For more information how you can begin to start setting your own Procurement Rules, please contact a SafeSourcing Project Manager.

We look forward to your comments.

Are you monitoring your Contract Leakage? Can You?

Monday, October 12th, 2015

 

Todays post is by Ron Southard, CEO at SafeSourcing Inc.

The answer is probably not or you would not have any and 80% of all companies not only have contract leakage, but because of it they often do not realize the hard earned savings the negotiated with their new e-procurement tools.

However congratulations are in order, you have used your new e-procurement tools effectively and awarded the business to a new supplier. You may have also offer a Letter of Intent or LOI to get things moving while the contract is being completed. With that assumption in place, how does your organization ensure that the award of business is implemented or delivered as awarded so that you indeed receive all of your savings?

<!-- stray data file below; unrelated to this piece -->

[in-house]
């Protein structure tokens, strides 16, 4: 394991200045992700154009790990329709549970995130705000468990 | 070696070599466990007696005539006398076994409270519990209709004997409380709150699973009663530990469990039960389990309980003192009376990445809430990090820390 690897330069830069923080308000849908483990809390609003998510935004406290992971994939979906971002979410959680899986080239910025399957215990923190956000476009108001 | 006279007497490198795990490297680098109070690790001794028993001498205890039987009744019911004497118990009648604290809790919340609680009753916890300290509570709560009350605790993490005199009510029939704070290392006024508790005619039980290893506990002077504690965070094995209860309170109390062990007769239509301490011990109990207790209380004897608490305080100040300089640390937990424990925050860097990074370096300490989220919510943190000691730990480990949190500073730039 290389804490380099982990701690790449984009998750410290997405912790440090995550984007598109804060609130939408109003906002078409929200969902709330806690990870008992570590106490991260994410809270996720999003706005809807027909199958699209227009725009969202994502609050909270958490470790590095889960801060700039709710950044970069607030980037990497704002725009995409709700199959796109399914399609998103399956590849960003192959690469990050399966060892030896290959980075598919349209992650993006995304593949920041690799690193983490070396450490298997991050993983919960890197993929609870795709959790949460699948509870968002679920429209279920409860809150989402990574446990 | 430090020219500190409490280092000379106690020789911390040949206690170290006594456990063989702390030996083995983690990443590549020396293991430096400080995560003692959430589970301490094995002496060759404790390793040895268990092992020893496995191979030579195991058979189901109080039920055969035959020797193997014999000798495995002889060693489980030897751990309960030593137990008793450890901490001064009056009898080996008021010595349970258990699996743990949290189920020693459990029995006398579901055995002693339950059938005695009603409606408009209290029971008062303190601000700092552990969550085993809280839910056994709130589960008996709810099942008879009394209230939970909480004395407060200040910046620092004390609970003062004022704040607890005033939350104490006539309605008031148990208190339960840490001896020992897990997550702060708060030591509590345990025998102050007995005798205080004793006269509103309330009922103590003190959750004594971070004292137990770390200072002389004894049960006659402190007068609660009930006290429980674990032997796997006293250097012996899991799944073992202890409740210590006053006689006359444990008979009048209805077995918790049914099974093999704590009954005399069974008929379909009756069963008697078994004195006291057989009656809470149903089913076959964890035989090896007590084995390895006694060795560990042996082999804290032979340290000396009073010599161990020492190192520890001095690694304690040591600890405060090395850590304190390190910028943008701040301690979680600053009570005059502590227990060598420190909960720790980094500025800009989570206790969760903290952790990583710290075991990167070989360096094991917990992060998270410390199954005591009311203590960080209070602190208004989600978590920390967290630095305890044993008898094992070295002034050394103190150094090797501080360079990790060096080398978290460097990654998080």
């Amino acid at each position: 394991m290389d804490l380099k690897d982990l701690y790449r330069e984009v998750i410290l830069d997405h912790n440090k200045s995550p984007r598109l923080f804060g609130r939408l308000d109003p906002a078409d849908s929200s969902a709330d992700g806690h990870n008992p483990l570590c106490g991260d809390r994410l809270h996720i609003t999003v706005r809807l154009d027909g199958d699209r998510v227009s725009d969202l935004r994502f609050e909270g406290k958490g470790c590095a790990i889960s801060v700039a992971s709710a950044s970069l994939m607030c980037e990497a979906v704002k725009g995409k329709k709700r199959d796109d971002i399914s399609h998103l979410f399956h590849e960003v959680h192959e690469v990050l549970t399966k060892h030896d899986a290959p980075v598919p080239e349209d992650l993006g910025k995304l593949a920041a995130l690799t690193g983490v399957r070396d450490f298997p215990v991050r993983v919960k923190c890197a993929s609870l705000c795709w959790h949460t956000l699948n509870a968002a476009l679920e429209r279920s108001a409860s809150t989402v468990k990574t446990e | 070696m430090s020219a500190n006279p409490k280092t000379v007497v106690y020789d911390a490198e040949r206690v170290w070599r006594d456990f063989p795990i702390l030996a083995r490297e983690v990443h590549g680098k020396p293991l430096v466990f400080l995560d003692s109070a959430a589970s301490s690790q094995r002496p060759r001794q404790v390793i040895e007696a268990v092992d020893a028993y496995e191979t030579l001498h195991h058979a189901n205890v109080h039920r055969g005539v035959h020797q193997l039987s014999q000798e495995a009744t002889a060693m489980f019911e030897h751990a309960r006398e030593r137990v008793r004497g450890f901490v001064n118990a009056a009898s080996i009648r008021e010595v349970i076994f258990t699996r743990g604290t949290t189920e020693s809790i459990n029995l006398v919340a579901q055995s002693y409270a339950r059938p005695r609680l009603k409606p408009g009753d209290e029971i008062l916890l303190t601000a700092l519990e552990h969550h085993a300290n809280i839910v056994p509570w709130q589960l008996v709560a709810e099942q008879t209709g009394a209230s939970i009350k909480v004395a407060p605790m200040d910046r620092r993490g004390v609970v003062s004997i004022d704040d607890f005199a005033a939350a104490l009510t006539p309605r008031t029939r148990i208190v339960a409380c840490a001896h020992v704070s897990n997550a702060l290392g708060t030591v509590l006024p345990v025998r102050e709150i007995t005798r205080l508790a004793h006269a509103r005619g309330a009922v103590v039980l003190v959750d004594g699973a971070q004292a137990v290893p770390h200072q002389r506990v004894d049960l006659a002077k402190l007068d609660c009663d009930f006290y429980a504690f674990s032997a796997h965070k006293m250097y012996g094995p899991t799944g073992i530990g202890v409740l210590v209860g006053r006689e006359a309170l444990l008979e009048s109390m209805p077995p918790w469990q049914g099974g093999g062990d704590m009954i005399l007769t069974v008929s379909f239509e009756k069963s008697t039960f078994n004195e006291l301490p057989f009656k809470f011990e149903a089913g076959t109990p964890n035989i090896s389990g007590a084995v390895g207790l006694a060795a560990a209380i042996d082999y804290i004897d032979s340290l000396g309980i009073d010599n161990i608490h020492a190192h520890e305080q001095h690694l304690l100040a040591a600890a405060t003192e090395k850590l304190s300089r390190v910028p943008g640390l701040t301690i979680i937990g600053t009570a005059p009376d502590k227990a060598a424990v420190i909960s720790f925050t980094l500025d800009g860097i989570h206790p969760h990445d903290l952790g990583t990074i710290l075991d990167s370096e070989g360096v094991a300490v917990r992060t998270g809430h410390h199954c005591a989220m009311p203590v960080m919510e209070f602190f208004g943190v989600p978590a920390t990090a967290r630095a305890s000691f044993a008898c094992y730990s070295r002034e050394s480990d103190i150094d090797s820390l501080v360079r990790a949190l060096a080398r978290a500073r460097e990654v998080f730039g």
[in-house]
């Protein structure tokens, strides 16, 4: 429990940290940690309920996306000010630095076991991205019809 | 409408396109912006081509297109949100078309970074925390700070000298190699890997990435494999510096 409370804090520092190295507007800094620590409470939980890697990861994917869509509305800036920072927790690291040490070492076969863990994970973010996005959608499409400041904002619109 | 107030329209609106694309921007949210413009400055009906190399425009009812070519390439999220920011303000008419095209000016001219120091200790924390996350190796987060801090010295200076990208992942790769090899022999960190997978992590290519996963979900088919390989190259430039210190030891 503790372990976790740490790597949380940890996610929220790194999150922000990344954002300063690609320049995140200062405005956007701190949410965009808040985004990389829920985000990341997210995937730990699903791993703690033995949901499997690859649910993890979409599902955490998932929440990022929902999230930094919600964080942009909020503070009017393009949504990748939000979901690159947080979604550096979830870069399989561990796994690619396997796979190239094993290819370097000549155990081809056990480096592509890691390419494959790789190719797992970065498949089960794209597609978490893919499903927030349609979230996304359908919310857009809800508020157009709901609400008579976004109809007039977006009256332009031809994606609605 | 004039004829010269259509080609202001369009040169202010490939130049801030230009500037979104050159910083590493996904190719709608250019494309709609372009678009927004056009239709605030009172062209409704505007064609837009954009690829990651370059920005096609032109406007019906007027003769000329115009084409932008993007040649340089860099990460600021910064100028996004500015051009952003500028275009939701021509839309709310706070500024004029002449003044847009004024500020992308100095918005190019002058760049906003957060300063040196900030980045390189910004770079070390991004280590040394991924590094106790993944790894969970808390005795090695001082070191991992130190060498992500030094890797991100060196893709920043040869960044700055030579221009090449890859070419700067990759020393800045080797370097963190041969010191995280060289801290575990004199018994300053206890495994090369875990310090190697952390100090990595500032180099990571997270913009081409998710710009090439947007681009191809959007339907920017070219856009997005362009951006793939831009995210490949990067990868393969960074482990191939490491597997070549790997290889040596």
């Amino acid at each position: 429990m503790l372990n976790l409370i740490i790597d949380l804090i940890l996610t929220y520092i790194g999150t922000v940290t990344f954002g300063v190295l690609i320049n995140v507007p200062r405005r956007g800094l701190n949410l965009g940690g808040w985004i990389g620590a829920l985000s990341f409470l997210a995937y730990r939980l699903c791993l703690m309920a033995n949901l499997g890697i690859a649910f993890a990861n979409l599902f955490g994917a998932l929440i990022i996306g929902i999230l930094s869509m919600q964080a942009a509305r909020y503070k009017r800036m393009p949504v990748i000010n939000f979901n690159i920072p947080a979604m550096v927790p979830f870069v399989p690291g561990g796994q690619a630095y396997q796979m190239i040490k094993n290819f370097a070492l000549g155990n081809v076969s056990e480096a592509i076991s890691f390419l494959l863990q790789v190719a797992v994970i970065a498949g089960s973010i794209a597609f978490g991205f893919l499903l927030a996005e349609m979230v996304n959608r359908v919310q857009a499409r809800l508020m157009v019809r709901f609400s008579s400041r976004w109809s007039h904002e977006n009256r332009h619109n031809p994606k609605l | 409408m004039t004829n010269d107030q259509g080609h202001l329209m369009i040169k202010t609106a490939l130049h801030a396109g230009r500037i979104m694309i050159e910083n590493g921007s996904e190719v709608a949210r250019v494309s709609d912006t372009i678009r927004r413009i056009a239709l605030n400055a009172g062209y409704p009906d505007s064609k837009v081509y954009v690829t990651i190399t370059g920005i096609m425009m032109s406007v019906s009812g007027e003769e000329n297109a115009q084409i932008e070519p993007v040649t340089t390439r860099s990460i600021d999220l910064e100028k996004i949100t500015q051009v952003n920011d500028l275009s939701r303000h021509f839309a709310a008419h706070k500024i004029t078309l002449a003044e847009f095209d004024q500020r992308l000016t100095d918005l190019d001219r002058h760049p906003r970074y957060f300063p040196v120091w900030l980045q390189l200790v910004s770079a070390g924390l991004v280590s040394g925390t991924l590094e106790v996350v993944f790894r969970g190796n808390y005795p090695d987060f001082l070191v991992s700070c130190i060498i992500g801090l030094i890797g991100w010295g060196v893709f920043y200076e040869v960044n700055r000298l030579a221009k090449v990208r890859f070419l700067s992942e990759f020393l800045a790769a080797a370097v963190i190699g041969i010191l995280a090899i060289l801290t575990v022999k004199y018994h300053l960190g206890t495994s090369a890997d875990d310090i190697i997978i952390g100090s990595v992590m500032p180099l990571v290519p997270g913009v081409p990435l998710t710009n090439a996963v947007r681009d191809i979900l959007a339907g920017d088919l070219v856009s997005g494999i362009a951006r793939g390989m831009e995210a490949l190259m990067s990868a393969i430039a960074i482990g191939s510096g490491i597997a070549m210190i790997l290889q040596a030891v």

This is probably the most difficult part of the entire procurement lifecycle. The first step is to understand your data and where it is kept, that includes understanding what constitutes contract leakage so that you know what you are looking for. This data needs to be looked at on a regular basis in order to insure leakage is not occurring. This should be at least monthly depending on specific contract language (Meta data). Most contract management systems have alerts that can be triggered as frequently as required against this data.

The following list although not all inclusive speaks too many of areas in which contract leakage can occur. This happens in all companies large and small. If you are aware of them, capture them and report on them regularly there is a good possibility of controlling them.

1.  Award Date
2.  LOI Date
3.  Contract Date
4.  Delivery Dates
5.  Quality specifications variances
6.  Making payments at a prices different from the contract
7.  SOW creep
8.  Rebate misses
9.  Escalator Misses